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Mosquitoes are being genetically modified so they can’t spread malaria


Gene editing mosquitoes so they die before malaria parasites can develop inside them could stop the spread of the deadly parasite entirely, according to lab studies and computer models



Health



21 September 2022

Anopheles gambiae mosquitoes can carry malaria

RealityImages/Shutterstock

Malaria-carrying mosquitoes have been genetically modified in a way that slows the development of any malaria parasites inside them and also reduces the lifespan of the mosquitoes. The result is that the modified insects die before they can spread the disease.

Lab studies and computer models suggest this could completely stop the spread of the deadly parasite, says team member George Christophides at Imperial College London.

“The combination of the two will eliminate malaria transmission,” he says.

For the approach to work, something called a gene drive would have to be used to spread the required genetic modification throughout wild mosquito populations. This is a mechanism that leads to a specific piece of DNA being inherited by all offspring, rather than just half as usually happens. The gene drive makes that piece of DNA spread in a population even if it is disadvantageous.

No engineered gene drive has yet been used in the wild – although naturally occurring versions exist – but CRISPR-based gene drives have been successfully tested in caged mosquitoes.

Researchers in Tanzania are now altering local mosquitoes in the same way as the researchers in London to see how well the modification works against local malaria parasites. If these studies are a success, the teams hope to collaborate on field trials in Tanzania, but for now the work is confined to labs.

“We are not releasing anything,” says Christophides.

The new work relies on the fact that it takes between 10 and 12 days for malaria parasites to develop within a mosquito and reach its salivary glands. Only at that point can mosquito bites infect people, yet in the wild Anopheles gambiae mosquitoes, which can carry malaria, typically live for just 10 days.

“So you can crash the entire transmission cycle by delaying parasite development,” says Christophides.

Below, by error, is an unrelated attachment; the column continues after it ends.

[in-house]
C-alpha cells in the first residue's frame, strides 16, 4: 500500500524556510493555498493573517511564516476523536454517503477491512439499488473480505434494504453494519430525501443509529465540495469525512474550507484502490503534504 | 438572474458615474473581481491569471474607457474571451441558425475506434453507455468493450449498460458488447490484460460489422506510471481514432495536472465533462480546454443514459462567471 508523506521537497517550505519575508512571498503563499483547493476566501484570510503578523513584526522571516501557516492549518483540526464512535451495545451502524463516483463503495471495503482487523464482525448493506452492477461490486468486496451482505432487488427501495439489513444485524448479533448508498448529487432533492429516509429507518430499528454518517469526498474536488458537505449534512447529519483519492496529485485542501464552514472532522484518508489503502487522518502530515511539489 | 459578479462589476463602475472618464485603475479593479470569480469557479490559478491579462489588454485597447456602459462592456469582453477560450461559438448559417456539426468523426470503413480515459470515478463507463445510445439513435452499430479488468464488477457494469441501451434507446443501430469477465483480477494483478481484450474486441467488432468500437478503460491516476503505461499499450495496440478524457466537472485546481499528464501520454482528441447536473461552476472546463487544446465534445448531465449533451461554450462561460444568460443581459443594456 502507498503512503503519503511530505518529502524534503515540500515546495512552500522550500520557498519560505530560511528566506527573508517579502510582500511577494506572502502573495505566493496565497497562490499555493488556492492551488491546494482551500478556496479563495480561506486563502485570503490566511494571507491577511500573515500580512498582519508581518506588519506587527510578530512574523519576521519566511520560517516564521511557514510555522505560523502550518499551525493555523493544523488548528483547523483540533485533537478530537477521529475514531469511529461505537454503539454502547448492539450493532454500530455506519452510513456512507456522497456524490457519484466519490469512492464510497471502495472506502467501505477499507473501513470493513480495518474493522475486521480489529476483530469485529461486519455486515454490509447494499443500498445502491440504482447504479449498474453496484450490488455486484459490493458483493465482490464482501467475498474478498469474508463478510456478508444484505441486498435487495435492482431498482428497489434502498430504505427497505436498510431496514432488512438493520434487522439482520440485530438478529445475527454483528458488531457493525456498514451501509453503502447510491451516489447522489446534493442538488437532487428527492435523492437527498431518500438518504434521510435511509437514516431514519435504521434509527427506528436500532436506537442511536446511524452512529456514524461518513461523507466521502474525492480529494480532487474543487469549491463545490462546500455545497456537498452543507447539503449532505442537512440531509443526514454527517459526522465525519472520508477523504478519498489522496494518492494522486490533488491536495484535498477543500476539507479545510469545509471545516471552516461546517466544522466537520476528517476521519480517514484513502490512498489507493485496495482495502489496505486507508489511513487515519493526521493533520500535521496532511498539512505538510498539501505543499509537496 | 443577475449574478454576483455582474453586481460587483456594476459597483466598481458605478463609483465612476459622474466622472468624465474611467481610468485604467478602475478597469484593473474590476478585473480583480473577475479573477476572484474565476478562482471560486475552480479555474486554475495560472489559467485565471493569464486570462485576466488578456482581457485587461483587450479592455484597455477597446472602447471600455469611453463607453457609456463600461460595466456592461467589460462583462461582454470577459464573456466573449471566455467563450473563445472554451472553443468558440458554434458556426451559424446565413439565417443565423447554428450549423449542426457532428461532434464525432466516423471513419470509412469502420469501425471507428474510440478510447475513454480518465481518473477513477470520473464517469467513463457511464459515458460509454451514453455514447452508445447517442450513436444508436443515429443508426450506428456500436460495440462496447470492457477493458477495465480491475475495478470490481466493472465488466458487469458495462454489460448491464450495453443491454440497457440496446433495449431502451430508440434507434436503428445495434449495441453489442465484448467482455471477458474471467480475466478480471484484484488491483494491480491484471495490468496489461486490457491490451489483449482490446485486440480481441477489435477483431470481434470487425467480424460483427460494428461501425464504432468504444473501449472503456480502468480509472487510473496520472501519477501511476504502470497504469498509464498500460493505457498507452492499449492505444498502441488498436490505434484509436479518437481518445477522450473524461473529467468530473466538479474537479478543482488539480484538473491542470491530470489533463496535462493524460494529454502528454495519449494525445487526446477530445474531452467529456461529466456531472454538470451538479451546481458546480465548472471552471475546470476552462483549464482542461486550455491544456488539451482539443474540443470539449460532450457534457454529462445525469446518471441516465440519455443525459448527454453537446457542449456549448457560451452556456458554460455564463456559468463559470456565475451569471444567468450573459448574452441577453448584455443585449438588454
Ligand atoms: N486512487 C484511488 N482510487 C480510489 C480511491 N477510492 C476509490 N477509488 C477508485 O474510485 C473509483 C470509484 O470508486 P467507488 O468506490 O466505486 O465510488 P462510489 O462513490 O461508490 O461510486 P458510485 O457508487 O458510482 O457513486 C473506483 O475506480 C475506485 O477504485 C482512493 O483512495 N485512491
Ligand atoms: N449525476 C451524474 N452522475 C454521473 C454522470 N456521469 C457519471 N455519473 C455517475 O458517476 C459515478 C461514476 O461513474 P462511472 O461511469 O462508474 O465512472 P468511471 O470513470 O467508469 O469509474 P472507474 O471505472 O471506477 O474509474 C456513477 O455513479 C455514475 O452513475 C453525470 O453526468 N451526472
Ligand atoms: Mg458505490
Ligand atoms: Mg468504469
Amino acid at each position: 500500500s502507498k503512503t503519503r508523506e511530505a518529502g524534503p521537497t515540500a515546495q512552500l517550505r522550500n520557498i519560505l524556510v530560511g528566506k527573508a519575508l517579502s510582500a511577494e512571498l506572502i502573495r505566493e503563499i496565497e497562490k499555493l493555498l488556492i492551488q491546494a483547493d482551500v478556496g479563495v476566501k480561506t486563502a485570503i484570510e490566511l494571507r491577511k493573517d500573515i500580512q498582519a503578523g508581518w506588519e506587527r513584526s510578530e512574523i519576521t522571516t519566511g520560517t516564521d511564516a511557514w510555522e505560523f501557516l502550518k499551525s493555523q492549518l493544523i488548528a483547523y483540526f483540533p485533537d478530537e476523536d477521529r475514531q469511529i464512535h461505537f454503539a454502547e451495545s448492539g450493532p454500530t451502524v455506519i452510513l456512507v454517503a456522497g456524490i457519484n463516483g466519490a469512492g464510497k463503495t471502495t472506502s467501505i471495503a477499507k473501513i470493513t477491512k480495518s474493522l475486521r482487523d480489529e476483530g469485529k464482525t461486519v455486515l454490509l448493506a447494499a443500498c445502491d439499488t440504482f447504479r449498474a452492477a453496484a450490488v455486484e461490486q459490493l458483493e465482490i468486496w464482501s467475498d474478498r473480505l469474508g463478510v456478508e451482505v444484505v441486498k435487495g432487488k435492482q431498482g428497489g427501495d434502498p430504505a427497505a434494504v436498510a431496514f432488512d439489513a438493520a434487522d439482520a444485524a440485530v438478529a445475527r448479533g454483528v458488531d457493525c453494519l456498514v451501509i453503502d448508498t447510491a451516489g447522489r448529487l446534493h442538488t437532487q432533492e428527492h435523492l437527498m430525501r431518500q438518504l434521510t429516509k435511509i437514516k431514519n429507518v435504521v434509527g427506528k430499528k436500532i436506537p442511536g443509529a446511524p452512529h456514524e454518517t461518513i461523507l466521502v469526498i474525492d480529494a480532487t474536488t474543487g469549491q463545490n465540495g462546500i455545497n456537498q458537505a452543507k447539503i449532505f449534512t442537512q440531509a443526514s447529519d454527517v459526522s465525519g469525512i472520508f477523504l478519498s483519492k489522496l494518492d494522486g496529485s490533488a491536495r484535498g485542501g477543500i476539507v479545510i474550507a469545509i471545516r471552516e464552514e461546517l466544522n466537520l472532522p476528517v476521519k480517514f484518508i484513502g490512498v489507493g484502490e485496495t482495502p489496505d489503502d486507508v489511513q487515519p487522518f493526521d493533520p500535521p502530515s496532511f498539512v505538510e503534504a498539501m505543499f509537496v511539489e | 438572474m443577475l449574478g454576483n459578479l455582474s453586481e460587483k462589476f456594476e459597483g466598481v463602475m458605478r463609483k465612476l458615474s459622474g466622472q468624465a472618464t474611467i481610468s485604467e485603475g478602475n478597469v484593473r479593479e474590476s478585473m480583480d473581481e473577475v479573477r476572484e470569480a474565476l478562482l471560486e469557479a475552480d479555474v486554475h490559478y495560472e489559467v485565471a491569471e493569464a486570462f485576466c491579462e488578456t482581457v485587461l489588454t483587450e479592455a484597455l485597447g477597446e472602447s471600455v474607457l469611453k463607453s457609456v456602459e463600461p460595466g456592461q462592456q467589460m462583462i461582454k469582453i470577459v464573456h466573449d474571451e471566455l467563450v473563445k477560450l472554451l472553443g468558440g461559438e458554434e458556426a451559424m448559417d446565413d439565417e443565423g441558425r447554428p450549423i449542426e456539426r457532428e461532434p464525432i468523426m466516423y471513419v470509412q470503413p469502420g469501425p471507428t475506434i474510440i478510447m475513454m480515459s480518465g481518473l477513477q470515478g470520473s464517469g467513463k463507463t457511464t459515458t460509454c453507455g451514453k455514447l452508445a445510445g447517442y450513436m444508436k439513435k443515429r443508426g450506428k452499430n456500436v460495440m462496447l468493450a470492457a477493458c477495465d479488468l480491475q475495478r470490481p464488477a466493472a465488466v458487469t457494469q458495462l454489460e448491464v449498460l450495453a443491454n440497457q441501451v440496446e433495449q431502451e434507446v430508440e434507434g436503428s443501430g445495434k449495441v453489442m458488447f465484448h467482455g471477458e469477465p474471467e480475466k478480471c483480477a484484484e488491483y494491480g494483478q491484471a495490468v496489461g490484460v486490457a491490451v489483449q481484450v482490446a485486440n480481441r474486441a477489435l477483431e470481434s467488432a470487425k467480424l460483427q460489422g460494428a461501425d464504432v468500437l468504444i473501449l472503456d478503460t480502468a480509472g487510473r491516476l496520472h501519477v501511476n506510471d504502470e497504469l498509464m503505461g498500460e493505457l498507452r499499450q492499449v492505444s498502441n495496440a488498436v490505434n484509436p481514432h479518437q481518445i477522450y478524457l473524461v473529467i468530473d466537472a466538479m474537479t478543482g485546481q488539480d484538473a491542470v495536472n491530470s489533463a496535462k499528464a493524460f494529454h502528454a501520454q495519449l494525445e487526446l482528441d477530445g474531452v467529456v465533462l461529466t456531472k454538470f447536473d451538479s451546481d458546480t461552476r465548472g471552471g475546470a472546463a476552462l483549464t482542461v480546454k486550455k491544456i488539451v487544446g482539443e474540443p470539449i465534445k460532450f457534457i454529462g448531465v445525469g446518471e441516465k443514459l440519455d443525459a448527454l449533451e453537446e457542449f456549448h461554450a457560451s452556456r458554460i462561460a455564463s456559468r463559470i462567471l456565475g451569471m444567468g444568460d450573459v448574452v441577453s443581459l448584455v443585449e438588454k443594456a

To do this, his team genetically modified A. gambiae mosquitoes so that cells in their guts secrete two small proteins previously shown to delay parasite development. One of these proteins comes from the African clawed frog, the other from honeybees.

When the modified mosquitoes are infected, it takes a few days longer before malarial parasites can be detected in the heads of the mosquitoes, the team has shown. What’s more, the change also shortens the lives of mosquitoes by a couple of days, says Christophides, further reducing the chances of any mosquitoes surviving long enough to become infectious.

There are two potential problems with the approach. As a gene drive spreads the modification, there would be a risk of malarial parasites evolving resistance to the two proteins. To avoid this, it will be important to spread the modification among mosquitoes as much as possible, says Christophides. The faster a parasite population collapses, the lower the odds of resistance evolving.

It is also possible that mosquitoes evolve in a way that stops the gene drive working. The gene drive would be designed to minimise this risk, says Christophides.

Other groups are working on gene drives designed to wipe out mosquito populations, for instance by making all female offspring infertile while males remain fertile and continue spreading the gene drive.

These two approaches could potentially be used together. For instance, a killer drive could be used to wipe out mosquitoes in a region and then any that survive or come in from another area could be modified by another drive to prevent them spreading malaria.

“We believe that both of them can contribute,” says Christophides.

In Brazil, millions of genetically modified male mosquitoes are already being released to reduce wild mosquito numbers. These GM mosquitoes carry a gene that kills the offspring of any female mosquitoes they mate with. There is no evidence that this gene persists in the wild.

Malaria still kills nearly half a million people every year, mainly children. Last year, a malaria vaccine was approved for the first time and another one could be approved soon, but these are only partially effective.

Journal reference: Science Advances, DOI: 10.1126/sciadv.abo1733

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